TW: Self Harm
“My teacher told me to walk like the man I was in front of the whole class. So I told her to act like the teacher she was. She apologised the next day. I never stood silent in the face of bullying so I escaped many childhood bullies with ease. My family knew I was gay and were okay with it. It was all working out well for me until I reached high school. I had had a crush on a boy since middle school, and now that I was in High School I really wanted to ask him out. But I was not out to the world about my sexuality so I didn’t know how. In a moment of rash judgement, I created a fake account, posing to be a girl, and sent him a friend request. Within the next few weeks, we were dating online. My persona attracted him to a point that he couldn’t make out that I was actually a boy, not even over the phone. But not a day was spent where I didn’t fear that he’d find out that I’d lied to him. I didn’t want him to find out.

But of course, he did. And things got very bad very fast. His sister uploaded my picture on social media and told the world the story of how I’d catfished him on Facebook. By the time I saw this post, it had been shared over 100 times. I didn’t even dare read the comments. Next, my parents and I ended up at the police station. My parents somehow settled the charges with some compensation amount paid to the boy. I felt numb with shame and guilt. I ran from home and stayed at my cousin’s place. I had let down my parents and caused them shame. I had also hurt the boy I liked. I tried slashing my wrists but failed. I then ran away to Qatar. My parents were utterly shocked. Mom called every day and cried, and I did my best to convince her that I was safe. Things did eventually settle down. I didn’t know how long I could stay away from home, carrying this guilt and staying away from people I loved. After a year and half of working and hiding out in Qatar, I decided to return for vacation. The pandemic hit and I have been home ever since.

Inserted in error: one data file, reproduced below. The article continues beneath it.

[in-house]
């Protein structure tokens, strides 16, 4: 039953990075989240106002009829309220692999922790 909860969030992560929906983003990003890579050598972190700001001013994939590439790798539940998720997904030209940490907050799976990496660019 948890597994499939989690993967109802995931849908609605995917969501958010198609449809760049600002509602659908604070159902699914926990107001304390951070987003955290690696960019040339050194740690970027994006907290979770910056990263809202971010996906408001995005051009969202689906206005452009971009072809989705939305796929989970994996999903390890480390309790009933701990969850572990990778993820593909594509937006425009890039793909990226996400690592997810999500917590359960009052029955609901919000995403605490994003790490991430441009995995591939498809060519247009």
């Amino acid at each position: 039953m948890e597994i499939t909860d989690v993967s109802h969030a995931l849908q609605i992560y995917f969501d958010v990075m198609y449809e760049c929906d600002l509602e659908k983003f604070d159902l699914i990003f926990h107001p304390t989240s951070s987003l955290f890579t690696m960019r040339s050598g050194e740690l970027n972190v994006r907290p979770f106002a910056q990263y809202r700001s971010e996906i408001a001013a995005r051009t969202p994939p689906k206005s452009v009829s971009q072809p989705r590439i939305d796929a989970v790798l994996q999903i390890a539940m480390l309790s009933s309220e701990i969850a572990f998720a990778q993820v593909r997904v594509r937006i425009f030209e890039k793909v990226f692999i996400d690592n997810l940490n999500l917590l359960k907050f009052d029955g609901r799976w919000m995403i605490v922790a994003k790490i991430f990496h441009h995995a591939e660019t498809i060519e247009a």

The one safe place I found through all this was dancing. When I performed, I felt less ashamed, less guilty. The attention and respect I found from people when they saw me perform slightly replaced the suspicion people gave me wherever I went after that post on Facebook. I also had text messages from young gay people who said they felt inspired to be themselves when they saw me dance. I also received a message from the boy I had catfished. He apologised for taking things too far. I cannot blame him, I had a part to play. But his message gave me some peace, finding his forgiveness was the second most important to me. The first was finding my own.”

Stories like this can be read in many different ways. This young gay man resorted to faking his own identity online, because of societal norms and boundaries. This pride month, Humans of Thimphu celebrates equality of individual identity with Pride Bhutan: “Celebrating Diversity” .

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